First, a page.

Apr 27, 2009

Professional Networkers

Have you ever taken a piece of paper and multiplied the number of staff you have by the number of people they are connected to globally?  How many products/ services that you sell day-to-day are endorsed on these social networks?  At your finger tips is a free user-endorsed brand marketing powerhouse that in most cases isn’t being used.

Isn’t it beyond belief that companies who live in the most international time in history have closed the doors on their future leaders of business accessing networking sites?  Think about it for just a moment... the most interconnected generation in history is using Facebook, Twitter, Linked In, My Space and Ning and yet none of these connections are permitted to permeate into the world of work.  Do all your staff even have your company name on their profiles? What would be the combined brand value of an update going out to all your staff’s contacts (the figure you came up with from the sum at the beginning) saying that they worked for your organisation?

Isn’t it beyond belief that all these connections are being kept purely for social reasons?  Imagine the position a company would be in if it was able to harness the potential distribution opportunity, and knowledge gathering opportunity, that they have in their Next Generation employees all around the world.  Our generation’s blurring boundaries between work and home life mean that out of all the generations they’d probably be the one most up for sharing these contacts. 

Informal social information networks will continue to grow.  This is a trend.  Those that are on the front end of harnessing the ‘informal knowledge ecosystems’ through technological social networks of people will be the future leaders.  We will go so far as to say that the companies that do not allow informal social networks and disconnect their employees from these worlds will lack the capability, through collaboration, to survive and will stagnate.

From the CIPD ‘People Management’ publication this month (23 APRIL 2009):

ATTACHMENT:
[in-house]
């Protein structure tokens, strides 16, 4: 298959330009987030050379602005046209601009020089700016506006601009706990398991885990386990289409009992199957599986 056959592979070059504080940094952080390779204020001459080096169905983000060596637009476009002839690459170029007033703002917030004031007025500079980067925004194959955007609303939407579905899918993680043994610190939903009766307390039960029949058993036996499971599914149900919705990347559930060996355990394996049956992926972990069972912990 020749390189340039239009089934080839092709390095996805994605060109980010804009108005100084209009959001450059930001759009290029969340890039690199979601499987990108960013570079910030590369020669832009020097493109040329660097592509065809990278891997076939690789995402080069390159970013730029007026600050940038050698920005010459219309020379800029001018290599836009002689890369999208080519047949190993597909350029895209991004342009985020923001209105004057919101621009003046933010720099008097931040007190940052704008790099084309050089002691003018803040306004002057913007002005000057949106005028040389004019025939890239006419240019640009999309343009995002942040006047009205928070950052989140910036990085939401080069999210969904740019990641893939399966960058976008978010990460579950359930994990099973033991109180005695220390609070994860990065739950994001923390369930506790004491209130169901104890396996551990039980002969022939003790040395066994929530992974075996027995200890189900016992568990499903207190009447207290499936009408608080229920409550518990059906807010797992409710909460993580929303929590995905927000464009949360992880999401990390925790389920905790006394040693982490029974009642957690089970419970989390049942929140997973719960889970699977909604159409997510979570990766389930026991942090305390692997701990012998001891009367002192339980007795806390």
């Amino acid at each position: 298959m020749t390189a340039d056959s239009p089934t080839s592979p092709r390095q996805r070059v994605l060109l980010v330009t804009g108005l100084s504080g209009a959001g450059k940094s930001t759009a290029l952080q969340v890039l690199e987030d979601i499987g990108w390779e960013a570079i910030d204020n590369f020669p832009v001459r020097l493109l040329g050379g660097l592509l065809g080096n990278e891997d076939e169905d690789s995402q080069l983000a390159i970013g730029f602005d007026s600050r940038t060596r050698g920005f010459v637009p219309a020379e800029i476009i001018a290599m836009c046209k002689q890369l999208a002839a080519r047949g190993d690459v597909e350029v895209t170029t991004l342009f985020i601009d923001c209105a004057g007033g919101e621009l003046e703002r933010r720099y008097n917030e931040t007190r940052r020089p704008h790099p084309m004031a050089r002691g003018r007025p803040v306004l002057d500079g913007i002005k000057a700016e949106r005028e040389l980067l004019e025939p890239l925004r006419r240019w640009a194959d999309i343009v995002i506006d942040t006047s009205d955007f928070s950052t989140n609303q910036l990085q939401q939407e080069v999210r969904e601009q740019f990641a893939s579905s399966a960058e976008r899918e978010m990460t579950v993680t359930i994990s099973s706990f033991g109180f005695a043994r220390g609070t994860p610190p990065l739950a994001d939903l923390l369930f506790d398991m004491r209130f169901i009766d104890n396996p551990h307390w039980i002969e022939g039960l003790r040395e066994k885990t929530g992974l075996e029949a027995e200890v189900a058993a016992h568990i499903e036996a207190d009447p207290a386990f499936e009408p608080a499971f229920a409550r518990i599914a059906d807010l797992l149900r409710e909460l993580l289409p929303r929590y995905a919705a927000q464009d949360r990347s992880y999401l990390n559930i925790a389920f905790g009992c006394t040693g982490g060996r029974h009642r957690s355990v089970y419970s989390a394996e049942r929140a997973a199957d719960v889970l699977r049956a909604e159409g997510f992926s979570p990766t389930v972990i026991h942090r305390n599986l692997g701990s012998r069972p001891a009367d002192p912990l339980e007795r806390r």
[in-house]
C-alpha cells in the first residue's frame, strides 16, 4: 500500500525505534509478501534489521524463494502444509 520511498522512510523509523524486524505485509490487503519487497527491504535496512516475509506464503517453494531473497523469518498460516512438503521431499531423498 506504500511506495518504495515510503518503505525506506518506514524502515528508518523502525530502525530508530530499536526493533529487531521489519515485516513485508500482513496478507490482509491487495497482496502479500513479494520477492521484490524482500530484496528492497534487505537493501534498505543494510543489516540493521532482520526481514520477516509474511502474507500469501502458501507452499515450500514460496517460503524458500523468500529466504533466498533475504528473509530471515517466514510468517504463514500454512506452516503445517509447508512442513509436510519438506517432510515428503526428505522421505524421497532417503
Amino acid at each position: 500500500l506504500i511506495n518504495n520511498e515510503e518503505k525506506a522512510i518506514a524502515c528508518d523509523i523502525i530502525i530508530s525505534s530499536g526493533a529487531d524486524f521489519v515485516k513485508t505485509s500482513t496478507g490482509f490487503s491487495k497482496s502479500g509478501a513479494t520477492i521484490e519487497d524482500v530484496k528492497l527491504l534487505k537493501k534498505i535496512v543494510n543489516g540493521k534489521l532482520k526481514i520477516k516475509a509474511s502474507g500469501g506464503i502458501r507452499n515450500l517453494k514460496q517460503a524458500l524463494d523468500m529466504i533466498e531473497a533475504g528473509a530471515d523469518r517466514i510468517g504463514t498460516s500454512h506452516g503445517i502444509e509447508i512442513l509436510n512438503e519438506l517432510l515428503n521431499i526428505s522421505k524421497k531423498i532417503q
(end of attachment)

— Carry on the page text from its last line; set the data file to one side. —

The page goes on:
‘...networks are important and not only in good times.  They are arguably just as important, albeit in different ways, during an economic downturn.  Firms that recognise the importance of informal social dynamics and the technological platforms that power them will be more agile and better able to withstand economic shocks.’


  1. I'd generally agree with this but some compensation needs to be offered for asking your employees to do this. I've been asked to make blog posts, tweets and use Facebook to promote my company. I've also been asked to (and was successful) to find them new employees from my networks.

    I'm generally happy to do so but I don't appreciate being "told" to do so or not being rewarded for it. I'll happy promote a company but I'm putting my "personal brand" on the line when I promote a product or service that I don't personally like.

  2. Mike, thanks for your comment. Absolutely agree with you. Its interesting that you say you'd need compensation for using your personal brand on behalf of the company. If you were fully trusting and convinced of the business product or service i suspect you'd do it for free/ willingly?

  3. This is true, I would be a lot more willing. When I say compensation, I don't necessarily mean financial but just a "thanks!" rather than the feeling that I'd done what was instructed.

    I guess my point is I'd like to see a system when it's seen as a kind contribution by employees to do that rather than an obligation.

  4. You're so right. I guess you also mean: your employer seeing the value in what you've created by your efforts online. Would be great if there was an online currency for this kind of thing! I suppose twitter as created that to some extent with 'RTs' and the '@' convention.

  5. Another thing that occurred to me is that if they expect me to promote their brand on my social networks then they should obviously allow me to Twitter about my job (not commercially secret information obviously) and use social networks whilst at my job.

  6. At it's simplest level, online networking it an extension of our physical interactions. I know many of my colleagues (including those of the Next Generation) generally don't talk about work with many people outside of the organisation for the simple reason that they have a one-way mentality (you can bring elements of home to work, but not the other way).

    This means people talk about what they did last night when they are at work, but very little about what they did at work when at home.

    I can only say that from my point of view in Financial Services tho!

    Advocacy will come from engagement - as employers and employees get better at trusting each other then it can become a natural extension of your living to talk about what you're enjoying. What's putting a smile on your face.

    Building trust with people that they won't (as Mike pointed out) blog about your Company results before they are public or bad mouth a customer on their Twitter feed - has to come from both sides earning each others trust. Maybe that means starting somewhere - be it with internal collaboration (blogs, wikis, micro-sharing etc) - so that you can demonstrate you are competent.

    Then you could get people joining an empoyee advocacy program.

    Wait, I'm building solutions to a problem that might not exist :0>

    Large Corporates have an inherent sluggishness when it comes to innovation. This territory is undiscovered for many (or most?) organisations and therefore requires innovation to get moving.

    All that said, you might find that the Next Generation might just do it anyway because that's their (our!) style!